Sunday's opinion page pieces examined the feasibility of Scottish independence, who should be the targets in a Covid-19 care home deaths inquiry and calls for an outright ban on jail terms of under a year as a result of the pandemic.  Here is The Herald’s pick of those editorials.

The Sunday Times

Alex Massie's column said that the nationalists were on a road to nowhere despite increasing public support.

He said that a series of polls confirms that, hypothetically anyway, a majority of Scots would vote for independence yet but argues that at the same time, "there is no realistic road to that independence"

He wrote: "The movement is both surging and stalled; a kind of Schrödinger's nationalism."

He added: "For just as Brexit and 'inadvertently' Boris Johnson have made the political arguments for independence easier and more persuasive, so they have complicated the reality of that independence. It all works very well in theory, but in practice it is all rather different."

There was still little evidence that the SNP was actually ready for a new independence campaign, he argued, with none of the "awkward questions" answered, including options on currency.

But he indicates a unionist stance saying: "If, as a strict matter of trade and economics, Brexit is a stupid idea, then independence must be an even worse one. Once you assume that making trade harder with your nearest, biggest customer has a cost then, as a matter of cold logic, independence is a bigger setback than even Brexit."

And he concludes: "Even if, as currently seems probable, the next parliament were to have another pro-independence majority, Boris Johnson is not going to agree to a referendum next year. There is still just enough juice in 'what part of once in a generation do you fail to understand?' to allow him to get away with that. For the time being, anyway. But just as unionism needs to rethink just about everything, so it is also clear that the nationalists must do so, too."

The Scottish Mail on Sunday

Ruth Davidson, the leader of the Conservative Party in the Scottish Parliament said that care home staff, already pushed to their limit as a second wave of coronavirus spreads across the country, are being put into "real emotional distress" by police investigations into the first outbreak of deaths.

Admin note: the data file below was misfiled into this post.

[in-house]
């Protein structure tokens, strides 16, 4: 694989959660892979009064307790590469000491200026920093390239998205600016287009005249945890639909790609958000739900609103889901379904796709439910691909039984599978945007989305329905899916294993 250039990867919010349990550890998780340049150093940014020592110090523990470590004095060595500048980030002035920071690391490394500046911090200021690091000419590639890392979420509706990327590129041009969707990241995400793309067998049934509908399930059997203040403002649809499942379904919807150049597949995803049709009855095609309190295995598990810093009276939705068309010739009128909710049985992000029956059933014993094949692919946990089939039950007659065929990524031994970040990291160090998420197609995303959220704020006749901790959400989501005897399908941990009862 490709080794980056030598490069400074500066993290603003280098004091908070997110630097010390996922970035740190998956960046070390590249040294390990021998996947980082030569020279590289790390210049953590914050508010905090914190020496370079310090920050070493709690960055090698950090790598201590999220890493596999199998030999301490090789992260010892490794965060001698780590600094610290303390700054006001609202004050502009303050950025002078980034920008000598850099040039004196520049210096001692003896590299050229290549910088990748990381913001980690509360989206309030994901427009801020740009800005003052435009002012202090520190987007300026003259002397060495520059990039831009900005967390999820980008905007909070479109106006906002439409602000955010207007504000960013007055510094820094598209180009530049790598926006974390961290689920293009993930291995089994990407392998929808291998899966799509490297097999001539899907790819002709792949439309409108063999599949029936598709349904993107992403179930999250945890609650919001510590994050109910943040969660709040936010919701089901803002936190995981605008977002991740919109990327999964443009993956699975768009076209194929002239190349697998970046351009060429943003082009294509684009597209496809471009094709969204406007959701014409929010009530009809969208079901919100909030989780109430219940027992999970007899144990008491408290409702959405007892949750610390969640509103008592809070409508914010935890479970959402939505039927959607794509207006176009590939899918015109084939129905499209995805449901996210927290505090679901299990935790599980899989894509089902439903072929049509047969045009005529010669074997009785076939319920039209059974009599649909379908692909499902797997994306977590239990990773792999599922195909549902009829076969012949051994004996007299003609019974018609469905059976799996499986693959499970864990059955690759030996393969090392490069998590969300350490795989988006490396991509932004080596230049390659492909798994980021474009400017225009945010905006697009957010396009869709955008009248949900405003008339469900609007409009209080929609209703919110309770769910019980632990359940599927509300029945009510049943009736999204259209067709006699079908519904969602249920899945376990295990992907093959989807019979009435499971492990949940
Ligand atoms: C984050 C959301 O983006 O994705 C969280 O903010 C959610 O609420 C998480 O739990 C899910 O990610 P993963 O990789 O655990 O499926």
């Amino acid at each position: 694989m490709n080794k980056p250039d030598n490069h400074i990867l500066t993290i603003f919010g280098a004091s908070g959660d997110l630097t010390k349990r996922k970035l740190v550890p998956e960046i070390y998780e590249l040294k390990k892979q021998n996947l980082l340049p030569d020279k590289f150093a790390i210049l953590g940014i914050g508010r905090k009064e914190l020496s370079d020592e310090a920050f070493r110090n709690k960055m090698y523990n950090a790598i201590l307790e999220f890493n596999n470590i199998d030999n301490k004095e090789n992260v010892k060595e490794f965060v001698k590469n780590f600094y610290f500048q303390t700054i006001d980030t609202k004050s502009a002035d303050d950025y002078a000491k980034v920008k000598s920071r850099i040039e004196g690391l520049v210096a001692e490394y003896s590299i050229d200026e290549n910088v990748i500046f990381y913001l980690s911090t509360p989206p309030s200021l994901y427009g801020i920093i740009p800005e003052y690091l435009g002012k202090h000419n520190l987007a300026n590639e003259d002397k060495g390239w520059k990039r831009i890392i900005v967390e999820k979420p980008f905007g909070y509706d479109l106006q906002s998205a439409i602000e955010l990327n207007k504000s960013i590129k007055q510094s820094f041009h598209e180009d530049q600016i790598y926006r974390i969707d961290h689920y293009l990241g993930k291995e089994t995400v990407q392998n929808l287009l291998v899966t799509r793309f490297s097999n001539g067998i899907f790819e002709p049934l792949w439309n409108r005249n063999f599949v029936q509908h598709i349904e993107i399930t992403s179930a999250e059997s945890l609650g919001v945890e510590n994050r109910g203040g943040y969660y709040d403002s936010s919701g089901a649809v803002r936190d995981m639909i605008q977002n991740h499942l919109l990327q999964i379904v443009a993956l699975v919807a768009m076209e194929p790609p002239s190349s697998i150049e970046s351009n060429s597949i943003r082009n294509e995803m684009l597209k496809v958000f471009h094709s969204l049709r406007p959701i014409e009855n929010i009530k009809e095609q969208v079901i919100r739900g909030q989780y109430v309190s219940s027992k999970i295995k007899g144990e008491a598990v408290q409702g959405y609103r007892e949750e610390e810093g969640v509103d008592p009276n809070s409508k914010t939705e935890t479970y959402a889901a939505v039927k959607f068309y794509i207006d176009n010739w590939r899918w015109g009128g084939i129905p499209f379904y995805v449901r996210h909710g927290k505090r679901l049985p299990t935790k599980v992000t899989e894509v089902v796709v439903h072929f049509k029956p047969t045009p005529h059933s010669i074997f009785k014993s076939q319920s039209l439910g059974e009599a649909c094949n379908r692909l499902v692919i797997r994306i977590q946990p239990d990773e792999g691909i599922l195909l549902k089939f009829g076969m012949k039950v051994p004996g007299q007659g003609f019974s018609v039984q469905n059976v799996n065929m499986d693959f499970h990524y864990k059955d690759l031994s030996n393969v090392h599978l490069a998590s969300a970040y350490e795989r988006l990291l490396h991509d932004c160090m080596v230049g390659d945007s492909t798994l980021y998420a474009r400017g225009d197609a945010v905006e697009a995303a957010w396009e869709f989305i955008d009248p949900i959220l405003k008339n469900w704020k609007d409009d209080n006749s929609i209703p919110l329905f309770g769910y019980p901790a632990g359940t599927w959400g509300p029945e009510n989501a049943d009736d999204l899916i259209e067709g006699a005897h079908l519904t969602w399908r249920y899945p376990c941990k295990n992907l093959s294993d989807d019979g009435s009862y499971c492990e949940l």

"We know many patients weren't tested before being put into residential care and some went on to develop coronavirus. We know some were tested, returned a positive result, and were transferred into care homes anyway. We know that, in some cases, those care homes went on to have fatal outbreaks," she points out.

"We also know Health Secretary Jeane Freeman issued guidance dissuading home operators from transferring residents who developed symptoms to hospitals. What we don't know is when ministers knew that patients with positive test results were being put into care homes without the homes knowing these people were infected or whether anyone in Government tried to stop this practice. The First Minister argues that she and her Government are too busy fighting Covid to answer questions about how and why almost 2,000 Scots have died in our care home sector.

"Yet we have frontline care staff being dragged from their duties to be quizzed about outbreaks. These questions are hampering efforts to deal with the second wave and do not focus on how the outbreaks even occurred.

"Something is rotten here."

She said Sandra O’Neill, whose mother was one of nine residents who died after testing positive for Covid at the Almond Court care home in Drumchapel, Glasgow, "summed it up bes"t when said her mother’s carers did a "brilliant job" but the system let them down. 

"That's where the real questions lie," she said.

The Scottish Sun On Sunday

It's leader argued that to user the coronavirus pandemic as an excuse to allow potentially violent criminals to walk the streets, is a "slap in the face" to victims of crime the length and breadth of Scotland.

A leaked paper reveals national anti-reoffending body Community Justice Scotland has tabled the idea of an outright ban on jail terms of under a year.

The controversial ideas would also see nobody tried for less serious summary offences jailed.

"We have said previously that the principle of fewer short-term prison sentences and better rehabilitation is to be supported, with evidence showing it can cut reoffending," the commentary said.

"But restricting judges and sheriffs in this way would be a terrible idea.

"Many victims already feel let down by soft-touch elements of a judicial system, and would rightly be angry if the issue of overcrowded prisons was tackled by showing disproportionate leniency to offenders. But that's what could happen if the apparent bid to introduce an outright ban on jail terms of under a year isn't swiftly kicked into touch."

It concluded: "The courts must continue to act on a case by case basis."